Friday, June 16, 2017

Gillette & Sias Mansions, Beacon Street

This stretch of land on the north side of Beacon Street just west of Lancaster Terrace would be unrecognizable today except for the stone wall, which still stands. It is now the site of the apartment building at 1550 Beacon, built for senior housing in the 1970s, and Temple Beth Zion at 1566 Beacon, completed in 1948.

(Note: This article first appeared in Brookline Patch as part of a biweekly series of historical images of Brookline from the Brookline Historical Society and the Public Library of Brookline.)

Gillette & Sias Mansions
The two large houses formerly on the site were associated, at different times, with the heads of two well-known consumer product companies. The house on the left was the home from 1907 to 1913 of King C. Gillette, inventor of the safety razor and founder of the company that bears his name. It was torn down in 1944. The house on the right was built by Charles D. Sias, a senior partner in the Chase & Sanborn coffee company. A later owner moved it up the hill to Mason Terrace, where it remains today.

A present-day view of the site, via Google Street View, is below.

1550-1566 Beacon Street Today

Both houses were built after the 1880s expansion of Beacon Street from a narrow country lane to a wide boulevard, designed by Frederick Law Olmsted and with trolleys providing easy access to Boston. The older of the two is the Sias house, built in 1889 for Charles Sias, who began as a salesman with Chase & Sanborn before rising to become senior partner with the firm. It was designed by Arthur Vinal who was also the architect of the Richardsonian Romanesque High Service Building at the Chestnut Hill Reservoir, now condominiums and the Waterworks Museum, and the gatehouse at what is now Fisher Hill Reservoir Park.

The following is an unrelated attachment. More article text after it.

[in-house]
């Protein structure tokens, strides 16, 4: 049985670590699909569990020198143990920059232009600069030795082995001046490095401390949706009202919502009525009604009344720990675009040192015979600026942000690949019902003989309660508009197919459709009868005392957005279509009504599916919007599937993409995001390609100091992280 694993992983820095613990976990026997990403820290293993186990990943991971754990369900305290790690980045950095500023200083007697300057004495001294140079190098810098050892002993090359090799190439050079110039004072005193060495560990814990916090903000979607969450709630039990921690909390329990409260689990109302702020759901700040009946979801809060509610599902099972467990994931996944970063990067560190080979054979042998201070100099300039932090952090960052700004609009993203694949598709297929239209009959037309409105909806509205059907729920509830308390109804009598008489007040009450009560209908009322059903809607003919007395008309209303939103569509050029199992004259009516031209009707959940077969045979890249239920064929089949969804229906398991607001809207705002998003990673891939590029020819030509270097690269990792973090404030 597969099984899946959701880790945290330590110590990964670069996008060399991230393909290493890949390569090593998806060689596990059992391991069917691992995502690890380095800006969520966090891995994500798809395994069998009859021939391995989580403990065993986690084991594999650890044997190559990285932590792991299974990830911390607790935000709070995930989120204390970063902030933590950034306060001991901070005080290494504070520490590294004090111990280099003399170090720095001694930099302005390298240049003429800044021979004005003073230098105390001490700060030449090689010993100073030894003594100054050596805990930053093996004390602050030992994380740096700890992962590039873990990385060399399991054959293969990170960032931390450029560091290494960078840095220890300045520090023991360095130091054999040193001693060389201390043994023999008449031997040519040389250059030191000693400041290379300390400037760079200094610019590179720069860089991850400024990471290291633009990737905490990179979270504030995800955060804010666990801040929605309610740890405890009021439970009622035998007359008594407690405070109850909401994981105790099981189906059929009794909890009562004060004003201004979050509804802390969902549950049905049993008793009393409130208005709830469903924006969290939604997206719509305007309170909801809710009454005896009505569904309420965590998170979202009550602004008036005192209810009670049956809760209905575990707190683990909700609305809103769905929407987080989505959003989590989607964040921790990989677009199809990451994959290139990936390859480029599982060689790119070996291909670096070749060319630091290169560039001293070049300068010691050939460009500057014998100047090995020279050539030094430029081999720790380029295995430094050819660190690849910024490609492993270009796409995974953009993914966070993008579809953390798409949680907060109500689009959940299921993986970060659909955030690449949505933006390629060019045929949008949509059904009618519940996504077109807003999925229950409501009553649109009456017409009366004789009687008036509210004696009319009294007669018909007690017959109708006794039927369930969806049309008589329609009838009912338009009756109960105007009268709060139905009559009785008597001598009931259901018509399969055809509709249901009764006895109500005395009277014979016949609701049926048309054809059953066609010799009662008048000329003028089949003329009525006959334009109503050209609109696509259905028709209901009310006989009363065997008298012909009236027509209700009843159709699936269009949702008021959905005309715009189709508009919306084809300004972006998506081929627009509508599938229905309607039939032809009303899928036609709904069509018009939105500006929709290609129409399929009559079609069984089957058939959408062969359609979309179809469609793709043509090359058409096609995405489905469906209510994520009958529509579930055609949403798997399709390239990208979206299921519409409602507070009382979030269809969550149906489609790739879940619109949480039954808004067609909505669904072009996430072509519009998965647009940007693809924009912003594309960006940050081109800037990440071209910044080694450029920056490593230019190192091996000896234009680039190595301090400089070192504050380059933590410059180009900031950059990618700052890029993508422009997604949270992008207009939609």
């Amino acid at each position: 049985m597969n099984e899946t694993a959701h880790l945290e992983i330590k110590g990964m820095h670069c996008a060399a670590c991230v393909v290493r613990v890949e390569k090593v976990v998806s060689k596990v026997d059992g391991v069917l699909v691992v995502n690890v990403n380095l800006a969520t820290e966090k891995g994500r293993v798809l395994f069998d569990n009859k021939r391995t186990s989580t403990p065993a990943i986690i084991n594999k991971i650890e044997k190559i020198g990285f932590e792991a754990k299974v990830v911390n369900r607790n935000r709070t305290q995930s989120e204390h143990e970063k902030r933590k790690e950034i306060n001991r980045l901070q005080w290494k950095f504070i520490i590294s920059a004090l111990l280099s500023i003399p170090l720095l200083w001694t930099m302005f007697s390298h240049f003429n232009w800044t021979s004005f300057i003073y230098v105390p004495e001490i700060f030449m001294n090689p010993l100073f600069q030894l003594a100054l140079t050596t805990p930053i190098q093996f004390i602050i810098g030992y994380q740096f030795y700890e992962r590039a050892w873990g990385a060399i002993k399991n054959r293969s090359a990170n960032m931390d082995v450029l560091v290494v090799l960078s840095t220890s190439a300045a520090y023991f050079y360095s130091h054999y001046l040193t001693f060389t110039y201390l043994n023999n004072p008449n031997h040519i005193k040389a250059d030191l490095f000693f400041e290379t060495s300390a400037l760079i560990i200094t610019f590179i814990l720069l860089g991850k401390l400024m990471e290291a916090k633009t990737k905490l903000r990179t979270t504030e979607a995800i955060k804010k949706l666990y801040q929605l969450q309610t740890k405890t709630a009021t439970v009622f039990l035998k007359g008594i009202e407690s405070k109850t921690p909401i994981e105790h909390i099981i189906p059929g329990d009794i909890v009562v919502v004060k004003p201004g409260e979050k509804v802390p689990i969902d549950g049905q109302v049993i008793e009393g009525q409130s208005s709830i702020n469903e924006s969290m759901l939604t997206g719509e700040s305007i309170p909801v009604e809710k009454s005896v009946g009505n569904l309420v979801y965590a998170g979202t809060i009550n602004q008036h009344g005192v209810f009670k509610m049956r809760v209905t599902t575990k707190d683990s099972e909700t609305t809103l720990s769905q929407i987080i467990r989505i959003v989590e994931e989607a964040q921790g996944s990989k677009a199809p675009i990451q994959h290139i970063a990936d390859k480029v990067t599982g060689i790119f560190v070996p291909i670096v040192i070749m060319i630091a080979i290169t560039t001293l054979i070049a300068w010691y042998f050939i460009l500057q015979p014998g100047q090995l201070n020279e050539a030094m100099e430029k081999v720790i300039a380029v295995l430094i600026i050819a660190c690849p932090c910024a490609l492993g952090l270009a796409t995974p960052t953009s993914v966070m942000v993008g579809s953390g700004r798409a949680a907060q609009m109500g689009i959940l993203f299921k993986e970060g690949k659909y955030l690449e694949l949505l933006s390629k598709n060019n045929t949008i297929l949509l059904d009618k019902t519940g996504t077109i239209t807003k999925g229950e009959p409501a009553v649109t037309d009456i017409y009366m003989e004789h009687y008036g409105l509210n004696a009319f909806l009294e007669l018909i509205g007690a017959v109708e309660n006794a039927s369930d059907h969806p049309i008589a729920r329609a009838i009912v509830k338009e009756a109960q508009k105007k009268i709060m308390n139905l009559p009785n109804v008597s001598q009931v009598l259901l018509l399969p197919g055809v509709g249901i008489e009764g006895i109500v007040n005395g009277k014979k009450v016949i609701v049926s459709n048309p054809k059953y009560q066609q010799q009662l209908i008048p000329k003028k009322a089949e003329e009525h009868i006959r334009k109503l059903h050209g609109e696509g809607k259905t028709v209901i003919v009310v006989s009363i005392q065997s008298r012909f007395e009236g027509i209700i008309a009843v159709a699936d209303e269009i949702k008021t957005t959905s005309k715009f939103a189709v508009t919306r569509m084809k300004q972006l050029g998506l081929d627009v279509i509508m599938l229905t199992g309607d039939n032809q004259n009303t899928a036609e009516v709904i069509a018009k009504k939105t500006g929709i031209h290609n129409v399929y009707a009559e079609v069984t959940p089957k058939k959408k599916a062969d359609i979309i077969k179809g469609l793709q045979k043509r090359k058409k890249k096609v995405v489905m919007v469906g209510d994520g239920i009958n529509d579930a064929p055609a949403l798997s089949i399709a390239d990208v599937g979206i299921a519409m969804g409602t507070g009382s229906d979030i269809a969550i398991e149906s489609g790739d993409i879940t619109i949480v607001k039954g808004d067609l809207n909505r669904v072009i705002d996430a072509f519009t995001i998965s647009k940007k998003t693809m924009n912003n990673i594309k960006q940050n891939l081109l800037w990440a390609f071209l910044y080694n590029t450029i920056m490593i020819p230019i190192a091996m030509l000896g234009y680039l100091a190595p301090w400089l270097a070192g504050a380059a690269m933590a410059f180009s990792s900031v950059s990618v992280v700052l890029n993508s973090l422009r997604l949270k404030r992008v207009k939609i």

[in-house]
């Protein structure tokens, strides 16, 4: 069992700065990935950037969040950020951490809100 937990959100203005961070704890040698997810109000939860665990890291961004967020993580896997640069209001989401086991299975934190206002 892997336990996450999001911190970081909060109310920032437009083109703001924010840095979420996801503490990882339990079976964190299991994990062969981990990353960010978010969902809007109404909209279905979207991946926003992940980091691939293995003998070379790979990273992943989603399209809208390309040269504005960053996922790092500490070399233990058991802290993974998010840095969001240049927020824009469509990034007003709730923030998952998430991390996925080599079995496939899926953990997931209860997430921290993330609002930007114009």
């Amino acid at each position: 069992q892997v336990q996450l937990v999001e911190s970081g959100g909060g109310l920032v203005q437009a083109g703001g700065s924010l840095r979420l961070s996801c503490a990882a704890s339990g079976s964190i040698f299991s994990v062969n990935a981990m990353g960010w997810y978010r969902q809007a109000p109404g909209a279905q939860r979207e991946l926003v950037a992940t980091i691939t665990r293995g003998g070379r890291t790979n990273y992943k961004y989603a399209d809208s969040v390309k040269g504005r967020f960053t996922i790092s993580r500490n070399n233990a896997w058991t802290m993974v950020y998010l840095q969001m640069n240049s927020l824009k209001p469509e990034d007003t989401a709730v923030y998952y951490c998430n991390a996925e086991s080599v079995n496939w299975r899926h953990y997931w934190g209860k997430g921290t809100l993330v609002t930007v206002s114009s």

The next owner, lumber company executive Frederick McQuestern, had the house moved up the hill to 41 Mason Terrace, shown below.

King Gillette

The Gillette house was built in 1892 for Benjamin Lombard Jr., a banker and real estate executive. It was designed by the architectural firm of Little, Brown, & Moore, which also designed the main house of the Brandegee Estate in South Brookline. King Gillette purchased the house for his family in 1907 and lived there until 1913 when they moved to Los Angeles.

Gillette had first come to Brookline in 1895 when he was a salesman for the Crown Cork Company, maker of disposable bottle caps. It was while living here that he came up with the idea for the safety razor, as described by Gillette himself in a company magazine in 1918:

"I was living in Brookline at No. 2 Marion Terrace at the time [1895],” he wrote, "and as I said before I was consumed with the thought of inventing something that people would use and throw away and buy again. On one particular morning when I started to shave I found my razor dull, and it was not only dull but it was beyond the point of successful stropping and it needed honing, for which it must be taken to a barber or to a cutler. As I stood there with the razor in my hand, my eyes resting on it as lightly as a bird settling down on its nest—the Gillette razor was born.”
It took years of experimentation to solve the technical difficulties involved in producing the kind of razor Gillette had in mind, but a patent was granted in 1904 and sales took off, making Gillette a great financial success and a household name. Three years later he bought the Beacon Street house.

A close look at a section of the stone wall in the old and new photos (below) makes it possible to pick out individual stones. This section is to the right of the tree in the modern image and further to the right in the older one.

Stone Wall

No comments:

Post a Comment